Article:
Ferry plan team talks to operators
Cook Strait ferry operators will be contacted this week by the Rescue Co-ordination Centre to help develop an integrated plan to deal with a shipping disaster in Tory Channel, a centre spokesman said yesterday.
A draft of the co-ordinated plan would be available in about six weeks, he said.
The work was prompted by long-time Tory Channel resident Joe Heberley and other Marlborough Sounds residents concerned about a lack of planning for a ferry or other shipping disasters in the Sounds, particularly at the entrance to Tory Channel.
The entrance to the channel is extremely narrow, with strong tides. It is an isolated area with no road access and limited cellphone coverage.
Plans in place are for small-scale incidents and are not co-ordinated. No disaster has happened since regular inter-island ferry services began 50 years ago, but there have been several near misses.
Rescue centre staff member Christine Wilson visited Blenheim last week and met Marlborough District Council staff, Mr Heberley and others.
She is developing a co-ordinated plan to ensure all the agencies involved in dealing with a maritime disaster in the Marlborough Sounds will work together as efficiently as possible.
Two companies operate Cook Strait ferries between Picton and Wellington: Interislander, owned by KiwiRail and Bluebridge, owned by Strait Shipping.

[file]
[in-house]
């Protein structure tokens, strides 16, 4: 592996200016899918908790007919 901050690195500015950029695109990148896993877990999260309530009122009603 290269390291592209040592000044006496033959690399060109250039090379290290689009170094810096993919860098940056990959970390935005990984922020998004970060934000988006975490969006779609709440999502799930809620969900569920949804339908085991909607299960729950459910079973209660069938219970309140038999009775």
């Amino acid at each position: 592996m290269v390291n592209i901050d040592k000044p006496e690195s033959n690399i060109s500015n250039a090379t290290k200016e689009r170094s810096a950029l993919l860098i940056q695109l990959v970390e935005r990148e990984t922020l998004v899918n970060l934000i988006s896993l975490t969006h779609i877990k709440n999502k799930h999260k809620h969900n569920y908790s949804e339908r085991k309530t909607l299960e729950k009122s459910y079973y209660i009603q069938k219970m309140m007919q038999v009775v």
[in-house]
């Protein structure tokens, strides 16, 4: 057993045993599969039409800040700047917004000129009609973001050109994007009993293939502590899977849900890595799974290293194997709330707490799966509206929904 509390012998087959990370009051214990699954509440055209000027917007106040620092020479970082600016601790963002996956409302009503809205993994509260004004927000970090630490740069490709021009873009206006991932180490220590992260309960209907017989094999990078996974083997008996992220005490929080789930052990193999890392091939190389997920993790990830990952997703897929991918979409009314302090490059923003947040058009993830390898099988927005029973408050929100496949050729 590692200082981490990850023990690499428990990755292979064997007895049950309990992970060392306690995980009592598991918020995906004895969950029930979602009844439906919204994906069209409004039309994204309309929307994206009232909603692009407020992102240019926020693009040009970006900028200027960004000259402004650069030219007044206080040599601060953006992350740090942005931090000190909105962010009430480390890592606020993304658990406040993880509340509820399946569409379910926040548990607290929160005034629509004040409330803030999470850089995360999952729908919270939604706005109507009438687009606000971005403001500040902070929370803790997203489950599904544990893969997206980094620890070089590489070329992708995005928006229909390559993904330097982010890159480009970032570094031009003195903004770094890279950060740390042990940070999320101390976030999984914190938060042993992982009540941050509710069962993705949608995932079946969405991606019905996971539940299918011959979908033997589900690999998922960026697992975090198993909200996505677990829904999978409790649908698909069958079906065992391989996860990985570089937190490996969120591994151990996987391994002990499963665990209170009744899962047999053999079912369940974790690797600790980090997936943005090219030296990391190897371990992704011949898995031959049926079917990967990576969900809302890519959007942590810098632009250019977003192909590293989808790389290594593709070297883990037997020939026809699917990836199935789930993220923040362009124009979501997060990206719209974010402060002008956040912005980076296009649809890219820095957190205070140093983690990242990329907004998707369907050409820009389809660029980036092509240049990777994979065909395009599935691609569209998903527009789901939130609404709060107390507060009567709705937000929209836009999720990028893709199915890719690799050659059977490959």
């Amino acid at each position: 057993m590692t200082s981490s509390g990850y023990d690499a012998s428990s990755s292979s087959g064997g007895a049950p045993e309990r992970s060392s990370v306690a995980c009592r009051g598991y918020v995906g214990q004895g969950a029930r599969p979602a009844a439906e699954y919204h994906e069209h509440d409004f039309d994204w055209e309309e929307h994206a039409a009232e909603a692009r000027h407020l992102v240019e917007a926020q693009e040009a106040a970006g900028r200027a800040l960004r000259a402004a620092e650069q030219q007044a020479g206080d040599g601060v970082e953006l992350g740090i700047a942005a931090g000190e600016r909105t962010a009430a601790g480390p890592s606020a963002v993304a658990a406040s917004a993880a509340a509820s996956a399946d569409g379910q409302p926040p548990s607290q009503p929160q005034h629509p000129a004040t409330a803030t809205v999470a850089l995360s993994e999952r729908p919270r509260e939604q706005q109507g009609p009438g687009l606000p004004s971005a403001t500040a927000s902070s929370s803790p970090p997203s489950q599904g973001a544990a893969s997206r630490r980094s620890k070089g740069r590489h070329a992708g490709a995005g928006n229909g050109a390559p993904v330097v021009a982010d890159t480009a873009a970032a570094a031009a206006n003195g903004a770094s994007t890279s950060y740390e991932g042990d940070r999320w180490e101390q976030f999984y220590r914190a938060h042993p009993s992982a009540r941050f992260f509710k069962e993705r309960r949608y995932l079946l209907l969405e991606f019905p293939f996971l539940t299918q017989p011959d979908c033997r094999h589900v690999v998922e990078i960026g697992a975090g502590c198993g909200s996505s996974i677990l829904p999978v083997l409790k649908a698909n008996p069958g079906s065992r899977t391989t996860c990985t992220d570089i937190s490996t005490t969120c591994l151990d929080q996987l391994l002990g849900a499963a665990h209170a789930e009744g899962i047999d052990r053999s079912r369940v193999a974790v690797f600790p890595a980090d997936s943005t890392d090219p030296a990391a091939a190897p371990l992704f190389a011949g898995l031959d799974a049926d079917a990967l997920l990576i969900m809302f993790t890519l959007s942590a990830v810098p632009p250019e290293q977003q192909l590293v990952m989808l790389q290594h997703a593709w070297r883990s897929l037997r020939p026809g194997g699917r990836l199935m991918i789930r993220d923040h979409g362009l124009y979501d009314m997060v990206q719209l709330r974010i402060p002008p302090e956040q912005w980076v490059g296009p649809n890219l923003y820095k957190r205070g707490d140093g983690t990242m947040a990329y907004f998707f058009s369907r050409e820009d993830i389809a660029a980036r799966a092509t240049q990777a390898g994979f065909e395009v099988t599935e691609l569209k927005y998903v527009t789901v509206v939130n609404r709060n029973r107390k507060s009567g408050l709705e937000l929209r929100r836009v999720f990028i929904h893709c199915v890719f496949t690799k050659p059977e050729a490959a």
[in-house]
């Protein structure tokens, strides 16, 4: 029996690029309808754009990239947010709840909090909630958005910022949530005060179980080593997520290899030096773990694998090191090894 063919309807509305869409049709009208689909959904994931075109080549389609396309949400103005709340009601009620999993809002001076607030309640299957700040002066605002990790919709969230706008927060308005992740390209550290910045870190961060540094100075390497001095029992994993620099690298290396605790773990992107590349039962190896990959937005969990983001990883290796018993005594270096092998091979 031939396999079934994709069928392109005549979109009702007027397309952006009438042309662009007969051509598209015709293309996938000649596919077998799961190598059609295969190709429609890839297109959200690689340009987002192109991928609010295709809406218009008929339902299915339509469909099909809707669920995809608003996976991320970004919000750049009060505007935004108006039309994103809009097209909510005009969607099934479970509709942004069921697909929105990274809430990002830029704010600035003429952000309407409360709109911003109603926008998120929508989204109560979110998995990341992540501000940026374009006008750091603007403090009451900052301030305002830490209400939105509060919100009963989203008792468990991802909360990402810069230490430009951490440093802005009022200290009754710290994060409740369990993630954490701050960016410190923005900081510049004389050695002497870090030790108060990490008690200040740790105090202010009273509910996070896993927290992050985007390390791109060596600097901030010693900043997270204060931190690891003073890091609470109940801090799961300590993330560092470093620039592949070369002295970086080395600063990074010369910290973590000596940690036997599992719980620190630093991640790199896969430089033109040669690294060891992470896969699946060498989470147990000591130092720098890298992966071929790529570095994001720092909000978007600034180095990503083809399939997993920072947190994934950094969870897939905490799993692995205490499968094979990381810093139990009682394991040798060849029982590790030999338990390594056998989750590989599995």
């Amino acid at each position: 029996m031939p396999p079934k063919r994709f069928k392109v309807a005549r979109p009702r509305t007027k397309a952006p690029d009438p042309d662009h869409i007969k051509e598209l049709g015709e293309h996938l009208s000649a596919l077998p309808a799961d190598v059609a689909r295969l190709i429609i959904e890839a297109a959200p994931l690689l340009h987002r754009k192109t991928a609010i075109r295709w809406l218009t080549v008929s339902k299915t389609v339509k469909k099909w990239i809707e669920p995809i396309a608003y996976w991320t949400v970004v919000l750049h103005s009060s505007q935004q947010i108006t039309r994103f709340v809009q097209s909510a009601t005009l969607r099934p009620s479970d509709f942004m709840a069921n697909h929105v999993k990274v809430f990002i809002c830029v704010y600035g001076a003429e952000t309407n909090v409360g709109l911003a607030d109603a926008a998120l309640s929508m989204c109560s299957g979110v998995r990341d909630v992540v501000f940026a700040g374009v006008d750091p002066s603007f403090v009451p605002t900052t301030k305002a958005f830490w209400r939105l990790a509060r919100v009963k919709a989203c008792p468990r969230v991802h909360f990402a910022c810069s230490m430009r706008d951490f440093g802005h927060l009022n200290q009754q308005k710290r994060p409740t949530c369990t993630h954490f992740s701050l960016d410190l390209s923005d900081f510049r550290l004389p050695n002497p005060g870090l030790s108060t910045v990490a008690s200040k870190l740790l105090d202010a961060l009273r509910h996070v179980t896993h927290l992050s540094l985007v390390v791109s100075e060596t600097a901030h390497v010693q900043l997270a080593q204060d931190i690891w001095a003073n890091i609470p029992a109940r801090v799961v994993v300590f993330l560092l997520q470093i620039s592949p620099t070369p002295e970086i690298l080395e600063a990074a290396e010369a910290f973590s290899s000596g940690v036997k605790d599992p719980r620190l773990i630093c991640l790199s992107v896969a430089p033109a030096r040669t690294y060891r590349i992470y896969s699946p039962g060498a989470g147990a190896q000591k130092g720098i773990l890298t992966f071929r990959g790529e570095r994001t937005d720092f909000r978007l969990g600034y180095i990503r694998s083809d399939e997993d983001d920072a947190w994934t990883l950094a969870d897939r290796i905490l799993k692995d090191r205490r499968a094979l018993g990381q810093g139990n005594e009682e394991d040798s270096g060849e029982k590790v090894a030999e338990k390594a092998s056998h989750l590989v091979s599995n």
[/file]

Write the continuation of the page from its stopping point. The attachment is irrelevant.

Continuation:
Strait Shipping managing director Sheryl Ellison said her company had not yet been contacted by the Rescue Co-ordination Centre about this plan, but welcomed any work being done to improve co-ordination between agencies in an emergency.
"Strait Shipping's biggest priority is safety and the vessels and management have comprehensive plans in relation to emergency preparedness, including routine drills, and organisations such as the Rescue Co-ordination Centre are involved in these."
Interislander general manager Thomas Davis said Interislander had not been involved to date in planning work, but it agreed a co-ordinated disaster plan for the Tory Channel was necessary.
"We're keen to be involved, particularly as our ships will be critical in the management plan, given our passenger capacity.”
In KiwiRail's staff newsletter, Express, Mr Davis said while ferries appear to have been identified as "the problem" - a ferry in trouble is the scenario they have focused on - they were also the solution.
"At any given time, there will be two ferries and often three operating on the route.
"There is fierce commercial rivalry between ourselves and Bluebridge. But when human life is at risk on the ocean, those rivalries are put aside.
"There have been countless examples of Cook Strait ferries diverting to help other shipping in distress," he said.
- The Marlborough Express
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